By admin | February 16, 2011
By Richard Allen
For whatever reason, the most recent winners of the Daytona 500 have been somewhat jinxed. For three years in a row the winner of this most prestigious event in NASCAR has failed to make the Chase for the Championship playoff.
In 2008 Ryan Newman began his season by winning the biggest race of his career. From that point on there was little to cheer about for the South Bend, Indiana driver. He went on to record only one other top-5 finish throughout the remaining 35 races on the schedule. He missed out on the Chase and finished in the 17th position in the final Sprint Cup standings.
That end result had to be considered disappointing for a driver who had left Daytona with the early lead.
2009 saw a comparable scenario play out for the winner of the Daytona 500. Matt Kenseth notched his first victory in the ‘Great American Race’ only to suffer a somewhat similar fate as that of Newman in the previous season.
Kenseth did go on to win the next Sprint Cup race in California but from that point on there were very few successes for the driver from Cambridge, Wisconsin. He ended the season with a total of seven top-5s and twelve top-10s. Ultimately and somewhat ironically, after winning the biggest race of his career Kenseth ended up 14th in the standings and failed to make the Chase for the first time since its inception in 2004.
In 2010, the pattern of the Daytona 500 winner missing out on the Chase continued but this time with a very different twist. Jamie McMurray won the season opening event but the rest of his year was certainly not filled with the lackluster results as those of Newman and Kenseth.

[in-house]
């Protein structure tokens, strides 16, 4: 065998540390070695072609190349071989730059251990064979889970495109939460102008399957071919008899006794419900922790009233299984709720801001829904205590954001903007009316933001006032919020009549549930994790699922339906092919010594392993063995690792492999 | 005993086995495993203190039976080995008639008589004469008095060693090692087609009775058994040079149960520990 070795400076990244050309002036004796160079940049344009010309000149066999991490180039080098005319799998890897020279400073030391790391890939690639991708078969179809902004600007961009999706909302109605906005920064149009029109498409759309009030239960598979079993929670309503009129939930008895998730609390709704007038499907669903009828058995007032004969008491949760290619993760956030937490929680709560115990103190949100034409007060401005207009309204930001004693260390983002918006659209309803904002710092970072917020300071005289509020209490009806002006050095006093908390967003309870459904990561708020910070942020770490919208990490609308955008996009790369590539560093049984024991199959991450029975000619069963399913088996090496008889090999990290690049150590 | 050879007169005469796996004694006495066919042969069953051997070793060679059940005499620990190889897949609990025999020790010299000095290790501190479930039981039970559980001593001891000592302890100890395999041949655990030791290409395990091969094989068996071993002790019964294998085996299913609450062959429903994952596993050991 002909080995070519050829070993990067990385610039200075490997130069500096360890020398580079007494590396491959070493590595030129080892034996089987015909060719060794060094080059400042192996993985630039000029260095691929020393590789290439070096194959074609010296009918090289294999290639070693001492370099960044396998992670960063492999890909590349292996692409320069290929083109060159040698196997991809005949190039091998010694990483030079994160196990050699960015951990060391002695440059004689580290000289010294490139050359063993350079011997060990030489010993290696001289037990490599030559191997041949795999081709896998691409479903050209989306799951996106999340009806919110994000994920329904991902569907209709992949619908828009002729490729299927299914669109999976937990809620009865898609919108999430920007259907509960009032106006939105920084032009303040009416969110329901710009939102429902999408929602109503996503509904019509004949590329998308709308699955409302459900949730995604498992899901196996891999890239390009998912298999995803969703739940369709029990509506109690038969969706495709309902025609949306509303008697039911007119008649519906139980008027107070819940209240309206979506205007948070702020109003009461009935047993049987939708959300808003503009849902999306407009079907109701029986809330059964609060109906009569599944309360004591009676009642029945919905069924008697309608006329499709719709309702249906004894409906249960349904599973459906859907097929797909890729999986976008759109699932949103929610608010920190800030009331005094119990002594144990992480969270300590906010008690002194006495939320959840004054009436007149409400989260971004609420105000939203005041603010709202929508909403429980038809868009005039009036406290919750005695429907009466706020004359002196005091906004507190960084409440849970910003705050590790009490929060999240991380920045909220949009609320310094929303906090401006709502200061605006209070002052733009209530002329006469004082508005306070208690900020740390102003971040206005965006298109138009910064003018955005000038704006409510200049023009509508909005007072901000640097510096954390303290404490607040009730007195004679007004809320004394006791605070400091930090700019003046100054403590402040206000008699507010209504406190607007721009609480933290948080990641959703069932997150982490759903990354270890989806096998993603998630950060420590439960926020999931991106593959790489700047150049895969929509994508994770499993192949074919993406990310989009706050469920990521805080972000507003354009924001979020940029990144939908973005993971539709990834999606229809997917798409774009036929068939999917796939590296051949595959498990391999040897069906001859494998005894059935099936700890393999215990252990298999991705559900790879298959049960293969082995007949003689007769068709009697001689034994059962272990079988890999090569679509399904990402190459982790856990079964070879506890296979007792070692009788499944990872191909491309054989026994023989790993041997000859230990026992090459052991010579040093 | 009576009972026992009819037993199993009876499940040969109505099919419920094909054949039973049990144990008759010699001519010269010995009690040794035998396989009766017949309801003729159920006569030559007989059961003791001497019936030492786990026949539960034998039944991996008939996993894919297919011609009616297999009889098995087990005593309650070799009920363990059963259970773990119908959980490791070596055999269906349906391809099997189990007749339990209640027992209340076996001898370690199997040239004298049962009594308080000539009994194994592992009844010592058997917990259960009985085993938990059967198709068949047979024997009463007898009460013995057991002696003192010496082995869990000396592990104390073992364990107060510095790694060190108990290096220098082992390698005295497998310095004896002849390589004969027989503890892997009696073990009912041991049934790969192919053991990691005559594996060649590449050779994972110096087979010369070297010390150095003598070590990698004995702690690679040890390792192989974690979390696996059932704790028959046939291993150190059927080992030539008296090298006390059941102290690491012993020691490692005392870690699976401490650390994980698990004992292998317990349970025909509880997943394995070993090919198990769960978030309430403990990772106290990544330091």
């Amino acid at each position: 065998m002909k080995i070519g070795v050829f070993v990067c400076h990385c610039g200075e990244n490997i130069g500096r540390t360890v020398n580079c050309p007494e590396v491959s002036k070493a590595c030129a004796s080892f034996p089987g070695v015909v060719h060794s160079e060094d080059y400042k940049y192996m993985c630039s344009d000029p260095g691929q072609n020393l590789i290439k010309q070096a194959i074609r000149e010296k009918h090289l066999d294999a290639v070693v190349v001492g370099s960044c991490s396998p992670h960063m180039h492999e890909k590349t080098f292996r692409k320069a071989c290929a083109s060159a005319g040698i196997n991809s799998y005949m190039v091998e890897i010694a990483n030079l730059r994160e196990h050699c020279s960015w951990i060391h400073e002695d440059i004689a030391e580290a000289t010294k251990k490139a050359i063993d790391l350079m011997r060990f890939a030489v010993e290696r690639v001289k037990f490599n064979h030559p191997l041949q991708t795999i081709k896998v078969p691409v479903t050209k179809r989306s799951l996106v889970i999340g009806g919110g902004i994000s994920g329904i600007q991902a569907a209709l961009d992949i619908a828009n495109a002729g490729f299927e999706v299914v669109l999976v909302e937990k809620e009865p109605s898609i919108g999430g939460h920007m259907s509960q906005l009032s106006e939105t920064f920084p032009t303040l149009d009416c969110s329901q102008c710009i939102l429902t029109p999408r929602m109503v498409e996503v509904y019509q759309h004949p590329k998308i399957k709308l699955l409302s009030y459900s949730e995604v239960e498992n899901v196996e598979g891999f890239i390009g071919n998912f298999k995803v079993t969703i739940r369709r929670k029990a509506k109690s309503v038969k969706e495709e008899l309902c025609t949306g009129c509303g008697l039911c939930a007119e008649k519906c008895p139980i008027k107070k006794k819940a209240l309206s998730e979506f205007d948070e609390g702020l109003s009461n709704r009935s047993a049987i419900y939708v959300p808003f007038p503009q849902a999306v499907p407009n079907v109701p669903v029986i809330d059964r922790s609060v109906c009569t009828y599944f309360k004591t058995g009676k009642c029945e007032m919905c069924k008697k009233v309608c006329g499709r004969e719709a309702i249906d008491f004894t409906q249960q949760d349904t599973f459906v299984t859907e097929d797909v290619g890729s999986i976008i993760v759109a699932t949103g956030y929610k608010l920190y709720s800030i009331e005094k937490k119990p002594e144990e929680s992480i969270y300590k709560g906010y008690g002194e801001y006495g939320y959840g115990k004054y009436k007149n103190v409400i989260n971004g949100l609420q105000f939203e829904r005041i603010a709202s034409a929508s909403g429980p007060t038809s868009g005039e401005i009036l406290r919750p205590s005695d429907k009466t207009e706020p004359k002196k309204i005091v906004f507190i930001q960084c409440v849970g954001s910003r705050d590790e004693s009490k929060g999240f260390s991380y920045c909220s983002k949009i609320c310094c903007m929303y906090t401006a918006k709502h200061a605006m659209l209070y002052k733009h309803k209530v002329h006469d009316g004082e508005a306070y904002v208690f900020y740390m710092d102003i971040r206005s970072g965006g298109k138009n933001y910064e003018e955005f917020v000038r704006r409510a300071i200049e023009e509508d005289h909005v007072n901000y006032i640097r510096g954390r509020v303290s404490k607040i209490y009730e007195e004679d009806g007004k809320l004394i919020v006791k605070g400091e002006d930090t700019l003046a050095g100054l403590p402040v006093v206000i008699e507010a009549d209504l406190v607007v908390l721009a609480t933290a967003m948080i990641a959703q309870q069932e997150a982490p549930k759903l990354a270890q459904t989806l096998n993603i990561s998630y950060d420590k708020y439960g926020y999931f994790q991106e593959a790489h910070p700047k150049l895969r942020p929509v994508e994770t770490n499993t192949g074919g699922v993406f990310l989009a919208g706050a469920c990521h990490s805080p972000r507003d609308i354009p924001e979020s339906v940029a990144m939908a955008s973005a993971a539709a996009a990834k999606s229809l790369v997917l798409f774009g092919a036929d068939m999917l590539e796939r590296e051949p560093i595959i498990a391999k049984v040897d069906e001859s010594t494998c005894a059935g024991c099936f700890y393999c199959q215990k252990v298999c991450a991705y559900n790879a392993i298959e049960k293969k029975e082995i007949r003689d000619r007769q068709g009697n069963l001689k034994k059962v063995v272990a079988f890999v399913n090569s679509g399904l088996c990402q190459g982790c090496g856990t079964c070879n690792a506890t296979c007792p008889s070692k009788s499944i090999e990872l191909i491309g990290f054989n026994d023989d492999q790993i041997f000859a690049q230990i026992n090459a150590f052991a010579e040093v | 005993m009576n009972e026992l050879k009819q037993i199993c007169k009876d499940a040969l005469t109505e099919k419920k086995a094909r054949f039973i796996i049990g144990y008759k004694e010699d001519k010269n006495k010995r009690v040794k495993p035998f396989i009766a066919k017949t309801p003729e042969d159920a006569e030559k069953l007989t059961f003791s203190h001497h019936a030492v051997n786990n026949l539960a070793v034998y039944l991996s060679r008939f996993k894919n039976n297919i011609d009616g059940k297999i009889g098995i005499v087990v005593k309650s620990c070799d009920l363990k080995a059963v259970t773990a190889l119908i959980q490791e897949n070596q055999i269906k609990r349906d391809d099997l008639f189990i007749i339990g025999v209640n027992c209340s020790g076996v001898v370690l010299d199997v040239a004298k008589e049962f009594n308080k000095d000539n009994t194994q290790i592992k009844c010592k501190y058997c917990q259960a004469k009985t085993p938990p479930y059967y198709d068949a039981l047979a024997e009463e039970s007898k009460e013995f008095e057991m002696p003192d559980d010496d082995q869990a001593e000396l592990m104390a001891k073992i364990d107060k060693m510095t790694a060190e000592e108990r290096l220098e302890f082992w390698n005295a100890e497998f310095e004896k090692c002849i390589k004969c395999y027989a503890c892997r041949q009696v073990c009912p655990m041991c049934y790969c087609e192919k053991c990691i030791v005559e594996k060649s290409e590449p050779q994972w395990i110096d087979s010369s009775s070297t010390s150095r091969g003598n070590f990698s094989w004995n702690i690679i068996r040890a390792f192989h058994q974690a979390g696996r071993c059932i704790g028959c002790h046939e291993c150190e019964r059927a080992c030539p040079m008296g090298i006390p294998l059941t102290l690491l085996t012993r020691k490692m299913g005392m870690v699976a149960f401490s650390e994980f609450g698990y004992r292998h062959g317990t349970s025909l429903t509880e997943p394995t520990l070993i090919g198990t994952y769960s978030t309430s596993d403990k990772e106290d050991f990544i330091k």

The Joplin, Missouri driver went on to claim two of the more valued prizes on the NASCAR schedule when he won the Brickyard 400 at the Indianapolis Motor Speedway and the fall race at the Charlotte Motor Speedway. However, like Newman and Kenseth, there were enough poor finishes for McMurray that he was unable to secure a place in the ten race playoff for the championship.
Although he placed a disappointing 14th in the overall standings, it would be difficult to label this driver’s 2010 campaign a failure. Perhaps in large part due to McMurray’s odd circumstance of having major race wins but otherwise poor points showings, NASCAR has added a provision that will allow the two drivers with the most race wins who are outside the top-10 in points at the time of the cutoff to make the Chase.
It has been said before that winning the Daytona 500 can make for a successful season no matter what else happens. The last three winners of this race have, in one degree or another, had the opportunity to judge whether or not that statement is indeed true.
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